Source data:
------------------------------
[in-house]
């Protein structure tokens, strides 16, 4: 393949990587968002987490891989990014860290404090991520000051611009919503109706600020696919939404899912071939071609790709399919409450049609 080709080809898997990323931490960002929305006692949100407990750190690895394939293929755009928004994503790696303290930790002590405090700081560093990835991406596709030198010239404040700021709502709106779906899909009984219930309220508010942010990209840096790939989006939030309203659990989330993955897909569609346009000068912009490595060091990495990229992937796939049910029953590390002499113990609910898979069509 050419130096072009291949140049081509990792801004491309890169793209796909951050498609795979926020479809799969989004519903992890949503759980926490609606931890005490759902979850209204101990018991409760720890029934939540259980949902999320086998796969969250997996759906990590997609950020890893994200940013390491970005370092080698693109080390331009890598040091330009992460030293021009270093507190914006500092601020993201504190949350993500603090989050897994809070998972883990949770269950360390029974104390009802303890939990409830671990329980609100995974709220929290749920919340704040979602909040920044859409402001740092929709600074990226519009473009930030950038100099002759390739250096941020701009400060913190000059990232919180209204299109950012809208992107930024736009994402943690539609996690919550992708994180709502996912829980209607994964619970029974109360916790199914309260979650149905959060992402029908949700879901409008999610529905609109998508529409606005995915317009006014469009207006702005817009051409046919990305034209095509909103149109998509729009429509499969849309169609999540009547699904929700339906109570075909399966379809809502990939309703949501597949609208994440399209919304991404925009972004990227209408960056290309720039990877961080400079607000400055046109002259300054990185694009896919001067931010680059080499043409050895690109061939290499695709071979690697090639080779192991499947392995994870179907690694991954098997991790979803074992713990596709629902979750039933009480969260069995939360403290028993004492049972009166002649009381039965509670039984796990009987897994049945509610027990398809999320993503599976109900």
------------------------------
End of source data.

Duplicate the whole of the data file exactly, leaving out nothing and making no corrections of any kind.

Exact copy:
[in-house]
């Protein structure tokens, strides 16, 4: 393949990587968002987490891989990014860290404090991520000051611009919503109706600020696919939404899912071939071609790709399919409450049609 080709080809898997990323931490960002929305006692949100407990750190690895394939293929755009928004994503790696303290930790002590405090700081560093990835991406596709030198010239404040700021709502709106779906899909009984219930309220508010942010990209840096790939989006939030309203659990989330993955897909569609346009000068912009490595060091990495990229992937796939049910029953590390002499113990609910898979069509 050419130096072009291949140049081509990792801004491309890169793209796909951050498609795979926020479809799969989004519903992890949503759980926490609606931890005490759902979850209204101990018991409760720890029934939540259980949902999320086998796969969250997996759906990590997609950020890893994200940013390491970005370092080698693109080390331009890598040091330009992460030293021009270093507190914006500092601020993201504190949350993500603090989050897994809070998972883990949770269950360390029974104390009802303890939990409830671990329980609100995974709220929290749920919340704040979602909040920044859409402001740092929709600074990226519009473009930030950038100099002759390739250096941020701009400060913190000059990232919180209204299109950012809208992107930024736009994402943690539609996690919550992708994180709502996912829980209607994964619970029974109360916790199914309260979650149905959060992402029908949700879901409008999610529905609109998508529409606005995915317009006014469009207006702005817009051409046919990305034209095509909103149109998509729009429509499969849309169609999540009547699904929700339906109570075909399966379809809502990939309703949501597949609208994440399209919304991404925009972004990227209408960056290309720039990877961080400079607000400055046109002259300054990185694009896919001067931010680059080499043409050895690109061939290499695709071979690697090639080779192991499947392995994870179907690694991954098997991790979803074992713990596709629902979750039933009480969260069995939360403290028993004492049972009166002649009381039965509670039984796990009987897994049945509610027990398809999320993503599976109900």